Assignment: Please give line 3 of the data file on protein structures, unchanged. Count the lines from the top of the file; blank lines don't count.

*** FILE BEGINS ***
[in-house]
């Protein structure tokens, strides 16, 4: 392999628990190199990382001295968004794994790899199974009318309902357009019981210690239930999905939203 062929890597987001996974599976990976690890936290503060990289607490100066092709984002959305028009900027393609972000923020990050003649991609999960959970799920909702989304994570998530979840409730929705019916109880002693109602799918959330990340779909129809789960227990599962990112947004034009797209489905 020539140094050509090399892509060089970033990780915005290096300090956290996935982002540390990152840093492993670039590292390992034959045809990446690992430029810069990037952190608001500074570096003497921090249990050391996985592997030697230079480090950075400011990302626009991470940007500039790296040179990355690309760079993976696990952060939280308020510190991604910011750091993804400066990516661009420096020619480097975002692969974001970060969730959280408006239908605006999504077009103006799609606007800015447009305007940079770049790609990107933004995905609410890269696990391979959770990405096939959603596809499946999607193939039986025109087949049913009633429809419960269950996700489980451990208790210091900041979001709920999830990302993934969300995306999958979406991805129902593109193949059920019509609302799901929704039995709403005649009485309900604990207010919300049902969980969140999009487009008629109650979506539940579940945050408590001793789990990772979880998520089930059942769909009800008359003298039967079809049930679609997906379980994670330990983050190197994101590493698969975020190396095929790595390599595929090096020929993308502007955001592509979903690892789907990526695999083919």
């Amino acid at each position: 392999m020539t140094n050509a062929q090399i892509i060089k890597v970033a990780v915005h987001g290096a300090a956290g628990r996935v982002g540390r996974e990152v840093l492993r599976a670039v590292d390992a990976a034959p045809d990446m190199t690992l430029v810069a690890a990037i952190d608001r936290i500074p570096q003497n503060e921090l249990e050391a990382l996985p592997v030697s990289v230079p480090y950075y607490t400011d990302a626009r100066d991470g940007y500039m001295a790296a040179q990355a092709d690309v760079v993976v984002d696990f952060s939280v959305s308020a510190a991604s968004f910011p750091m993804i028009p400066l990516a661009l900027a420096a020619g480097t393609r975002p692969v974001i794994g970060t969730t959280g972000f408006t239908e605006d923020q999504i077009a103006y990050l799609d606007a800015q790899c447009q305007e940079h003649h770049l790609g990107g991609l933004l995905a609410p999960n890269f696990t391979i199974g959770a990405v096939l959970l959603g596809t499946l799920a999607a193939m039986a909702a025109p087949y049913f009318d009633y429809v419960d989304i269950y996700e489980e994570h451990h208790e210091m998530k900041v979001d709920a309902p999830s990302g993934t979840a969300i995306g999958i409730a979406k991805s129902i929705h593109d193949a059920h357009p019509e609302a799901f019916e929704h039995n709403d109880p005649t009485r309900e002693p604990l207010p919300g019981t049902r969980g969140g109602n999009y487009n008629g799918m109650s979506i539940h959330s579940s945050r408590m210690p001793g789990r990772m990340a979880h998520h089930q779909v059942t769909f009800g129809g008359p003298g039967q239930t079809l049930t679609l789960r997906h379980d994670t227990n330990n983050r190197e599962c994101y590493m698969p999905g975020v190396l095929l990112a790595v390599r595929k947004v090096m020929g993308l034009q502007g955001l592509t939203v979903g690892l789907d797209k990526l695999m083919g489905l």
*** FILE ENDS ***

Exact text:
């Amino acid at each position: 392999m020539t140094n050509a062929q090399i892509i060089k890597v970033a990780v915005h987001g290096a300090a956290g628990r996935v982002g540390r996974e990152v840093l492993r599976a670039v590292d390992a990976a034959p045809d990446m190199t690992l430029v810069a690890a990037i952190d608001r936290i500074p570096q003497n503060e921090l249990e050391a990382l996985p592997v030697s990289v230079p480090y950075y607490t400011d990302a626009r100066d991470g940007y500039m001295a790296a040179q990355a092709d690309v760079v993976v984002d696990f952060s939280v959305s308020a510190a991604s968004f910011p750091m993804i028009p400066l990516a661009l900027a420096a020619g480097t393609r975002p692969v974001i794994g970060t969730t959280g972000f408006t239908e605006d923020q999504i077009a103006y990050l799609d606007a800015q790899c447009q305007e940079h003649h770049l790609g990107g991609l933004l995905a609410p999960n890269f696990t391979i199974g959770a990405v096939l959970l959603g596809t499946l799920a999607a193939m039986a909702a025109p087949y049913f009318d009633y429809v419960d989304i269950y996700e489980e994570h451990h208790e210091m998530k900041v979001d709920a309902p999830s990302g993934t979840a969300i995306g999958i409730a979406k991805s129902i929705h593109d193949a059920h357009p019509e609302a799901f019916e929704h039995n709403d109880p005649t009485r309900e002693p604990l207010p919300g019981t049902r969980g969140g109602n999009y487009n008629g799918m109650s979506i539940h959330s579940s945050r408590m210690p001793g789990r990772m990340a979880h998520h089930q779909v059942t769909f009800g129809g008359p003298g039967q239930t079809l049930t679609l789960r997906h379980d994670t227990n330990n983050r190197e599962c994101y590493m698969p999905g975020v190396l095929l990112a790595v390599r595929k947004v090096m020929g993308l034009q502007g955001l592509t939203v979903g690892l789907d797209k990526l695999m083919g489905l």